Welcome week is your first week at university after enrollment, and you’ll be given a welcome week timetable for history students. Welcome Week includes activities where you can meet other people on the course and the lecturers.

You will also be visited by students in other year groups and those from the History Society.

Emma Tyler Blog 2

Welcome Week is also when university led activities such as Fresher’s Fest and the society fair are held. Welcome week really helps you get used to university and makes classes less scary, so I would definitely make the most of it. Here’s what was on offer in my year: Guide to Welcome Week

 

5. Classes themselves

TV and movies paint a picture of university which is confusing, and I had no idea what classes were going to be like. This isn’t really a top tip, but a clarification.

Seminars are like A Level classes, there is work set which has to be done before the class and it is a group discussion.

Lectures are much more formal, as it is where lecturers teach you the content for the seminar the following week. It’s in lectures that notes are important.

Our university is moving towards more blended types of learning where the distinction between lectures and seminars are less obvious, but there will always be times to listen and times to interact.

Emma Tyler 4

Note taking can differ from module to module, depending on the style of a lecturer’s presentation, the assessment type or how comfortable you are on the topic. You will find how you best make notes with, but the History Society will be holding events to help students with this throughout the year.

 

6. Weird Feelings

Stressed student holding books, anxious, anticipation of finals

To finish up this blog post, I’m going to list some of the stages and feelings I’ve had during my first year. This means that you know that if you have them, they’re normal:

Title Translation
Am I ready for this? This was the week before university, when I was wondering if I was ready to move out or if I was ready to have adult responsibilities like buying toilet paper.
Where am I? Who is this? What is this? Campus is huge and it feels different to how it does on open days. Luckily, there’s a map on the Northampton app if you need it. This year, we’ll all be lost as it’s a new campus so don’t worry.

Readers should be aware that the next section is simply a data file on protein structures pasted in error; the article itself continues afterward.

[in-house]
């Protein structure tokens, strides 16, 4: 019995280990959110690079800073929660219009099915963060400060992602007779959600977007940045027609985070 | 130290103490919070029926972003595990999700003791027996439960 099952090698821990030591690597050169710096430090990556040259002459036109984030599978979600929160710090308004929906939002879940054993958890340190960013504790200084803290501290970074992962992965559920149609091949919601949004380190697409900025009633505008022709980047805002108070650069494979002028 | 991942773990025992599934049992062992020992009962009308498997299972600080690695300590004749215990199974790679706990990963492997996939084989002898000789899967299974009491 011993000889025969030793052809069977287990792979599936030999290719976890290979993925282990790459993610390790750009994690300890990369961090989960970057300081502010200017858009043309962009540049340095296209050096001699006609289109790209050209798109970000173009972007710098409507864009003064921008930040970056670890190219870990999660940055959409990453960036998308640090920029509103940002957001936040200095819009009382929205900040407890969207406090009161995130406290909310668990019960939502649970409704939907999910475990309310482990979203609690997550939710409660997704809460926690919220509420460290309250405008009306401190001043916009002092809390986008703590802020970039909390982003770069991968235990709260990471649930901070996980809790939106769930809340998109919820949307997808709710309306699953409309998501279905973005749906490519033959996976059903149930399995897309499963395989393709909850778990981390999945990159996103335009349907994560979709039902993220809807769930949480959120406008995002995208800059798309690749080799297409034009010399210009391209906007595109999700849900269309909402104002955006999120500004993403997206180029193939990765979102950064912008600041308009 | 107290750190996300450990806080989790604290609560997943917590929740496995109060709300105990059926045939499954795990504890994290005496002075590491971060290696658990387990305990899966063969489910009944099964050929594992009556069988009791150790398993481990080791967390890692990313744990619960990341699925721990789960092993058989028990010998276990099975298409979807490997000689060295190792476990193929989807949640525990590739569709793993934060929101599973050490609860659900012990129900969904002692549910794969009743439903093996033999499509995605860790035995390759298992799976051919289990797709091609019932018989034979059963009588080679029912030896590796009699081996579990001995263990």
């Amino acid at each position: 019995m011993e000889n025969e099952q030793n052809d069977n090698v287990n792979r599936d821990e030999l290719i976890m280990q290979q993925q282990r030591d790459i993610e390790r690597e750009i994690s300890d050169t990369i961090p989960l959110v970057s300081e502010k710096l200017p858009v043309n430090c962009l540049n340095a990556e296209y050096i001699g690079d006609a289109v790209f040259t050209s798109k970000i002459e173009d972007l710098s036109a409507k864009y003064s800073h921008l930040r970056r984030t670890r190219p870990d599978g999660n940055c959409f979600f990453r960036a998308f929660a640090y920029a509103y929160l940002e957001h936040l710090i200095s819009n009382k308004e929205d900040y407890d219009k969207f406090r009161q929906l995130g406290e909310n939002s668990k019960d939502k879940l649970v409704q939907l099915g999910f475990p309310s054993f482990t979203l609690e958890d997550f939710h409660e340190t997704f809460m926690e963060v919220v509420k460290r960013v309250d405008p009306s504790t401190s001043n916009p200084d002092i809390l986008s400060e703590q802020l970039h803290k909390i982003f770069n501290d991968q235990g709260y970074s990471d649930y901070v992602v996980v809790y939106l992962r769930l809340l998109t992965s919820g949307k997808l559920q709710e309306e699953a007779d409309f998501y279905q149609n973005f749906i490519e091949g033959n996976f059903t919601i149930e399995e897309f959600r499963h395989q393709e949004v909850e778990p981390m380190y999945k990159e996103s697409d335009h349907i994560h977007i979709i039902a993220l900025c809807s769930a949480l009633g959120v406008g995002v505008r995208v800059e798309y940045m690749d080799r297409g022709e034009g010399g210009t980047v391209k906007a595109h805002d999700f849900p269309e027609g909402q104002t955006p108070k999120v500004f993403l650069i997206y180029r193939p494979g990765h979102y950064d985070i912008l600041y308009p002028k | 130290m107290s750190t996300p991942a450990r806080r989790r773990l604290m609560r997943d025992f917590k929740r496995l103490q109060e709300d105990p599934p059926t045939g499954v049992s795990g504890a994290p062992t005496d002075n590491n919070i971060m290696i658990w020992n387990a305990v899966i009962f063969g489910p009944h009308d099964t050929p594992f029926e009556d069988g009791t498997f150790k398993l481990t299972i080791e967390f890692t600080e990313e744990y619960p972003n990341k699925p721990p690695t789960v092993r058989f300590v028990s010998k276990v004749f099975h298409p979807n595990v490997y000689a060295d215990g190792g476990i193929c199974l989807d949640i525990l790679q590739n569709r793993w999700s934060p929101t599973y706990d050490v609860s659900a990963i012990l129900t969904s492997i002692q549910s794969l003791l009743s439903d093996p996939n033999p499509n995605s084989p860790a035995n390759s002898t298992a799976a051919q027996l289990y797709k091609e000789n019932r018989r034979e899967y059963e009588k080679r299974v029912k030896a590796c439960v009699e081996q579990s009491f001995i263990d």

This feels like a school trip. I genuinely thought that university felt like a school residential trip for about 2 months. There’s no real explanation for this, it’s just kind of an odd feeling.
Wait I’m going home again? I had this when I went home for the Christmas break, when I had to adjust to human sleeping hours and not having the library on my doorstep. The first holiday at home is the hardest, and your relationship will change with your family if you live away from home. (Don’t worry though, it happens to everyone).
Okay I think I’m getting the hang of this. This is when you feel like you know the way to class, you know how to write an essay and you know how to adult. Everything is good.
I can’t… I just can’t deal with exams. They come around quicker than you think, and I made the mistaken of not having good notes. Revise little and often, get help from your lectures and please remember to turn up to them.
Now what? First year finishes after exams (unless you do resits) so you now have 4 months to kill. Have fun with it!

Good luck to all new university students and if you’re coming to study history at Northampton, see you in the next academic year.

Emma Tyler, BA Hons History Student, University of Northampton